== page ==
Joseph Manda who resides at Patchway Shops, Kadoma, is the one who ferried the deceased to Kadoma General Hospital. His evidence was that the deceased was pronounced dead upon arrival at the hospital. Whilst in his custody the deceased did not suffer any injuries.
Elias Musvosvi, an officer in the Zimbabwe Republic Police, is the investigating officer in the case. He was previously stationed at Battlefields in Kadoma, but at the time of giving evidence he was based at Sanyati Police Station. He did not know the accused person other than in connection with the instant matter. He, however, knew the deceased person during his life time as a person who resided in the Patchway area. After receiving the report about the stabbing of the deceased he proceeded to Nyamuzihwa Night Club where he interviewed Zondani Sithole and Trust Pfuko. He recovered clothes which the accused was wearing at the time that he stabbed the deceased. The clothes were behind Masimba Bar. They consisted of a white three-quarter pair of shorts, an orange shirt and a white and black shirt which had been left in a plastic bag on top of a decomposing dead dog. He arrested the accused person at Twinlands Farm following a tip-off. He is the one who recorded the warned and cautioned statement from the accused person. He recovered the knife which had been used to stab the deceased person from the accused person who had wrapped it in a khaki shirt and had hidden it at his friend’s house at Twinlands Farm. He also took the accused person for indications which he recorded and produced a sketch plan. The okapi knife, a white three-quarter pair of shorts, an orange and white long-sleeved soccer jersey, a black and white short-sleeved shirt, a long-sleeved khaki shirt, and a brown wallet were produced as exhibits.
Munyaradzi Mapfumo’s evidence which was admitted in terms of s 314 of the Criminal Procedure and Evidence Act is a member of the Zimbabwe Republic Police as well. He was invited to the scene of the offence by the last witness, and was present when the accused’s blood-stained clothes were recovered. He was also present when the knife was recovered, as well as when a warned and cautioned statement was recorded from the accused person. His evidence was that the accused person made his statement feely and voluntarily. He was present, too, when the accused person elected to make indications pursuant to which Sergeant Masvosvi drew a sketch plan. He stated that the accused person made the indications without any undue influence.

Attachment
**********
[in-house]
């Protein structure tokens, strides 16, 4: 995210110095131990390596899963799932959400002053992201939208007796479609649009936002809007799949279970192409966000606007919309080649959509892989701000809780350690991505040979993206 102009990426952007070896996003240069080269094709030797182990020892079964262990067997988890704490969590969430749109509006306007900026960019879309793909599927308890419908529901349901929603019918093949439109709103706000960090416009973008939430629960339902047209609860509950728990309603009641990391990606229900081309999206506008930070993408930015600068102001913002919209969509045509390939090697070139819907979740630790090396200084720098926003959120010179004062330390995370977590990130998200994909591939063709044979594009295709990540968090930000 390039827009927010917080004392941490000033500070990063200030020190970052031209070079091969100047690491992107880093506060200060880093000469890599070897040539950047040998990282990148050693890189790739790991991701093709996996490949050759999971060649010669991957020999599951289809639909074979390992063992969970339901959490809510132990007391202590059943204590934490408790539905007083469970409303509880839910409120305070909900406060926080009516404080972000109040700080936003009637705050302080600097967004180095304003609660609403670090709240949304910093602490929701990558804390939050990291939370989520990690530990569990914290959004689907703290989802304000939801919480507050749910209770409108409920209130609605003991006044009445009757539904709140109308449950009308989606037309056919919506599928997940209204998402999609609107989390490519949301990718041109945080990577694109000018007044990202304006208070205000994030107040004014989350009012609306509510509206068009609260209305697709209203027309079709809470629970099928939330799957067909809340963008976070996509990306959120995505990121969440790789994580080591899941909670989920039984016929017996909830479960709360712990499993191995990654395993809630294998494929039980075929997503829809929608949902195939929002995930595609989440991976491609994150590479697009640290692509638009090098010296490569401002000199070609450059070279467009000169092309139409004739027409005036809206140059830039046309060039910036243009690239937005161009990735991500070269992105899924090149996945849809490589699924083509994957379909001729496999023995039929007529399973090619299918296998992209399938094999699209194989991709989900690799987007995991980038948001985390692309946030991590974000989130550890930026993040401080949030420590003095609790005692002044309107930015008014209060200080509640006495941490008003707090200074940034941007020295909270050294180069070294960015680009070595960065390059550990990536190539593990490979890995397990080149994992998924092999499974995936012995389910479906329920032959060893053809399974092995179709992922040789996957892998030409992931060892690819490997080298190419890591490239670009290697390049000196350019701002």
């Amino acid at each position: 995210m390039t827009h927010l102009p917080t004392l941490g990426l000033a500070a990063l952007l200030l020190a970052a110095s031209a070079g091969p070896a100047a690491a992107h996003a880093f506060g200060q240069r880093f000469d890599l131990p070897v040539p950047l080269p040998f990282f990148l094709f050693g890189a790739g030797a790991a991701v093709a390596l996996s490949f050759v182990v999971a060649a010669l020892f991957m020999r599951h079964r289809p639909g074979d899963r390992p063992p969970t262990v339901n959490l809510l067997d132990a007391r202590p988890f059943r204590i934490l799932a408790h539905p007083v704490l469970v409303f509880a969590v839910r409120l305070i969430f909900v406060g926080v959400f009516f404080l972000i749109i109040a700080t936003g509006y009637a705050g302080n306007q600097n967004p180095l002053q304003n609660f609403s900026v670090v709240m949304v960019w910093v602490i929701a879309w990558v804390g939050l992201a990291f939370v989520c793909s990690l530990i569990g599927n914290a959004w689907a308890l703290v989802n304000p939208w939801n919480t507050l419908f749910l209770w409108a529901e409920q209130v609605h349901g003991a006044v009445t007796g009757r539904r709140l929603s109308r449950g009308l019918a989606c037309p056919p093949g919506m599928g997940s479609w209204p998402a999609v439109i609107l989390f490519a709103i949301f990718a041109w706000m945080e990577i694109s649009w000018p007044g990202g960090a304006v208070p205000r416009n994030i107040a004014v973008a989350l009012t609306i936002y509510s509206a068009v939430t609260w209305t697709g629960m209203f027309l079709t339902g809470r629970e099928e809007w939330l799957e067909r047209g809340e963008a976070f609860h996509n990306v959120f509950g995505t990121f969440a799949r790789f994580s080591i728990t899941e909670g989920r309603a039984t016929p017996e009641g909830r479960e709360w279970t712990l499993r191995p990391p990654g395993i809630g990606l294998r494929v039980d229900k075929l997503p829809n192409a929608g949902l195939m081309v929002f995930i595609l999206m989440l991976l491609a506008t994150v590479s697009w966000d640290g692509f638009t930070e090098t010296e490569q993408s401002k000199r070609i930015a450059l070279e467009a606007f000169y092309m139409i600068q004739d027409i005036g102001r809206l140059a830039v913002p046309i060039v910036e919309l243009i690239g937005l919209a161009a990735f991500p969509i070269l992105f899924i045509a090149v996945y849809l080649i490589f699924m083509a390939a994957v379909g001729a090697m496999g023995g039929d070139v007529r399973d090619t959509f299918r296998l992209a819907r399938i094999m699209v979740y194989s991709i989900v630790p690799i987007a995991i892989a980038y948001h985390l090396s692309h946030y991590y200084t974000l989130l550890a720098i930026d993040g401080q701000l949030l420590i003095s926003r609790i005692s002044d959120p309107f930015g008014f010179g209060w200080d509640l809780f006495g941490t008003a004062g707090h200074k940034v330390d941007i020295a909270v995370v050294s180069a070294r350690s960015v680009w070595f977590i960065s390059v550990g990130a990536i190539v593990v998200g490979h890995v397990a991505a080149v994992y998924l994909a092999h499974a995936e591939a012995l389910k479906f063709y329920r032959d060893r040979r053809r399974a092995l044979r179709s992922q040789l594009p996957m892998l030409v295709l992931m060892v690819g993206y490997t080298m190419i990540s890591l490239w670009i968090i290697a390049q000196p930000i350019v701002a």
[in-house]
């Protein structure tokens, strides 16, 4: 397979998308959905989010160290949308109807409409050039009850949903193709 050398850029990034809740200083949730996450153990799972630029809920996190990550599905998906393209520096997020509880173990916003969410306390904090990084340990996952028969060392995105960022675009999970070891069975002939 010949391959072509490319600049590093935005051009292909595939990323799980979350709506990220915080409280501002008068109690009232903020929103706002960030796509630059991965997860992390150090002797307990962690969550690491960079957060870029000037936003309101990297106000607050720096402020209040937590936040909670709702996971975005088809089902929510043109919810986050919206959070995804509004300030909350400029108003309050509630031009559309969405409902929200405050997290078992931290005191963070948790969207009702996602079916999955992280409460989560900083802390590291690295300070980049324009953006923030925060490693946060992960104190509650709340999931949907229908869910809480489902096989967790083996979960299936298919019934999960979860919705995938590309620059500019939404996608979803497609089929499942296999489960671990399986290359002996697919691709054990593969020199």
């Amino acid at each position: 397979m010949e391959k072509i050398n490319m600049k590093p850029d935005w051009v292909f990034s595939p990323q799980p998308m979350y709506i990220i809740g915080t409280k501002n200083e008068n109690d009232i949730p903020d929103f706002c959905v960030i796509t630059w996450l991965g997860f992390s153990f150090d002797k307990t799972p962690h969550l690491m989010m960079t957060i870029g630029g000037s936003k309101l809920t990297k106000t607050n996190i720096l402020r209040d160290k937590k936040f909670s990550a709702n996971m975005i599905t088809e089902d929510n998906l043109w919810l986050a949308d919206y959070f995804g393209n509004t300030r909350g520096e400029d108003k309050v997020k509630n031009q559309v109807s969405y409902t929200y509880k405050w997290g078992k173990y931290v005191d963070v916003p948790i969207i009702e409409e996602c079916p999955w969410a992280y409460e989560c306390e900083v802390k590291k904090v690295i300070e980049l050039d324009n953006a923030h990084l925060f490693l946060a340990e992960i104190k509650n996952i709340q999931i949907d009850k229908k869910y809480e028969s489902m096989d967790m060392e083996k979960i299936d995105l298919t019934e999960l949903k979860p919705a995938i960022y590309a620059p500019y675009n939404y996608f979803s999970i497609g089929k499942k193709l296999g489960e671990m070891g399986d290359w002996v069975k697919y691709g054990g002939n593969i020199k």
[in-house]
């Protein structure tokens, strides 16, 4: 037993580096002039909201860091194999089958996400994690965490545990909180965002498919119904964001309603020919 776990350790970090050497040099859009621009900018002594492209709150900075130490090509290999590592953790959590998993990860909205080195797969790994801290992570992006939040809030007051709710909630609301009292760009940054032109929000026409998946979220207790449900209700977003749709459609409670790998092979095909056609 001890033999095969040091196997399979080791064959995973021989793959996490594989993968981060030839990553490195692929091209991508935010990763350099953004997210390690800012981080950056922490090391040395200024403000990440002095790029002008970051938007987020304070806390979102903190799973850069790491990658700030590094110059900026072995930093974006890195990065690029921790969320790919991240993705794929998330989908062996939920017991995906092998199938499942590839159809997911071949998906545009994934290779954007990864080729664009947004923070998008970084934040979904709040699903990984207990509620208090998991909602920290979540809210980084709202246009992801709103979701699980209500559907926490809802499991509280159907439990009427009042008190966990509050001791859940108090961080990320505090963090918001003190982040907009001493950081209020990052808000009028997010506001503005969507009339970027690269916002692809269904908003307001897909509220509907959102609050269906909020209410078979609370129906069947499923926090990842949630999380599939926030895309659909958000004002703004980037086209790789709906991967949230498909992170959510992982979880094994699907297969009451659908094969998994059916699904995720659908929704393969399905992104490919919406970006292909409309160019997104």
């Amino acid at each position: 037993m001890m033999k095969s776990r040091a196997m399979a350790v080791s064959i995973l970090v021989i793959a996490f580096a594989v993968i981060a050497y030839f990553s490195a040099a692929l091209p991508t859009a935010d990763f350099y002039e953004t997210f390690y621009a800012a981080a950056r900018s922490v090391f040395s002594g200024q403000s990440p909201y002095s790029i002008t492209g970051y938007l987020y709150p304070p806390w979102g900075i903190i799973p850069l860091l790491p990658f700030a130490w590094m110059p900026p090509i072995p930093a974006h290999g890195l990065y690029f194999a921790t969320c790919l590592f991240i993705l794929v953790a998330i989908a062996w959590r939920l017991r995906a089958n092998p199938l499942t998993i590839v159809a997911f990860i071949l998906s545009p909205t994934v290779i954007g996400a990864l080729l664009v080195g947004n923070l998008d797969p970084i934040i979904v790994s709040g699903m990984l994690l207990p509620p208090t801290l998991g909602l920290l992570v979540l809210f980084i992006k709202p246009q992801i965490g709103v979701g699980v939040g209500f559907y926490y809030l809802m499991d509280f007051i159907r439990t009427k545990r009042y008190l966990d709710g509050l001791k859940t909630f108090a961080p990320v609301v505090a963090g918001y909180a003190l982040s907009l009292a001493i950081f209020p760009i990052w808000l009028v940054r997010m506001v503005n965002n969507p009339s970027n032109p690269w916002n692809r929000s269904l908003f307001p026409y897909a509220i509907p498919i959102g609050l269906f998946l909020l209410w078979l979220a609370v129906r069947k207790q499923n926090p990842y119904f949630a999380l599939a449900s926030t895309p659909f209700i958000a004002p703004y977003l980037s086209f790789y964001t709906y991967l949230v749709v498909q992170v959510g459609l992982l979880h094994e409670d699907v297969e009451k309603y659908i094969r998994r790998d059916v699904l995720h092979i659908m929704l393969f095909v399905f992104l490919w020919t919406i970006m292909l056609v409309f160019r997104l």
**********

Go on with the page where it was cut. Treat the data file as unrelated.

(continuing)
Dr Mauricio Gonzalez is a legal medicine specialist. On 21 March 2014 he examined the remains of the deceased at the request of the Zimbabwe Republic Police, Kadoma Rural. Following the autopsy he prepared the post-mortem report referred to above which was produced as exh. 1.
The accused gave evidence and called no other witness. He stated that he is a farmer at Twinlands Farm which is about seven kilometres from Nyamuzihwa Night Club. He used to frequent the night club on Fridays and Saturdays when he was free. He did not know the deceased prior to that night. On the night in question he arrived at the night club around 1900 hours and started to play snooker and drink beer. The deceased started to quarrel with some patrons in the night club. He stated that at some point the deceased accused him of being part of the patrons he had a misunderstanding with. The deceased threatened to assault the accused person, whereupon he threw a beer bottle at him. The beer bottle missed the accused. The accused stated that the deceased then got hold of a steel chair and struck him on the head. He fell under the snooker table, rose and threw down the snooker stick which he was holding. He reached for the knife which was in his pocket. When he produced the knife the deceased ran outside the night club. He followed, also running. The deceased fell down. The accused stated that he also fell down but managed to get up ahead of the deceased. He stabbed the deceased once with the knife. He then left the place after stabbing the deceased. In cross-examination the accused person stated that he was not heavily intoxicated. Later on he stated that he suspected that when he stabbed the deceased he was now sober.
From the evidence led by both the State and the accused person, certain facts are not in dispute. These are that on the 18 March 2014 at or about 0200 hours a misunderstanding arose between the accused and the deceased while the two of them were at Nyamuzihwa Night Club, Patchway, Kadoma. During the misunderstanding the accused person produced a knife. The deceased fled from the accused person. The accused person pursued the deceased. The accused caught up with the deceased. He stabbed the deceased using the knife. The deceased died as a result of the injuries.